(05/06/2015, 02:42 PM)marraco Wrote:(05/05/2015, 07:40 AM)Gottfried Wrote: P*A = A*Bb

I think that we are speaking of different things.

Obviously, there should be a way to demonstrate the equivalence of both, because they are trying to solve the same problem; looking for the same solution.

But as I understand, the Carleman matrix A only contains powers of a_i coefficients, yet if you look at the red side, it cannot be written as a matrix product A*Bb, because it needs to have products of a_i coefficients (like ). Maybe it is a power of A.Bb, or something like A^Bb?

No, no ... In your convolution-formula you have in the inner of the double sum powers of powerseries (the red-colored formula in your first posting ) with the coefficients of the a()-function (not of its single coefficients), and if I decode this correctly, then this matches perfectly the composition of

V(x)*A * Bb = (V(x)*A) * Bb = [1,a(x), a(x)^2, a(x)^3),...] * Bb = V(a(x))*Bb

Only, that after removing of the left V(x)-vector we do things in different order:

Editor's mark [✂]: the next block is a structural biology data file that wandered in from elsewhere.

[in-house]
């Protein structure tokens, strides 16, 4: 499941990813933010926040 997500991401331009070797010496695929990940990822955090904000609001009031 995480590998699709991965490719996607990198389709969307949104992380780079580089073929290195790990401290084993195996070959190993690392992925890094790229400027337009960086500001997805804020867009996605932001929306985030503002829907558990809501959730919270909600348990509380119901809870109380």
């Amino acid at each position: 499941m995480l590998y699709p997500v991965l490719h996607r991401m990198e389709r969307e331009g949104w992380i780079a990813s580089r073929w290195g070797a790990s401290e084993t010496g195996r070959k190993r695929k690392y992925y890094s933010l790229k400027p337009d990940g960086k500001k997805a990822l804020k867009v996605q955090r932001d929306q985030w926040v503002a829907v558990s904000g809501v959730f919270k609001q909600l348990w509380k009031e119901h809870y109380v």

V(x)*A * Bb = V(x)*(A * Bb )

and I discuss that remaining matrix in the parenthese of the rhs. That V(x) can be removed on the rhs and on the lhs of the matrix-equation must be justified; if anywhere occur divergent series, this becomes difficult, but as far as we have nonzero intervals of convergence for all dot-products, this exploitation of associativity can be done /should be possible to be done (as far as I think). (The goal of this all is of course to improve computability of A, for instance by diagonalization of P or Bb and algebraic manipulations of the occuring matrix-factors).

Anyway - I hope I didn't actually misread you (which is always possible given the lot of coefficients... )

Gottfried

Gottfried Helms, Kassel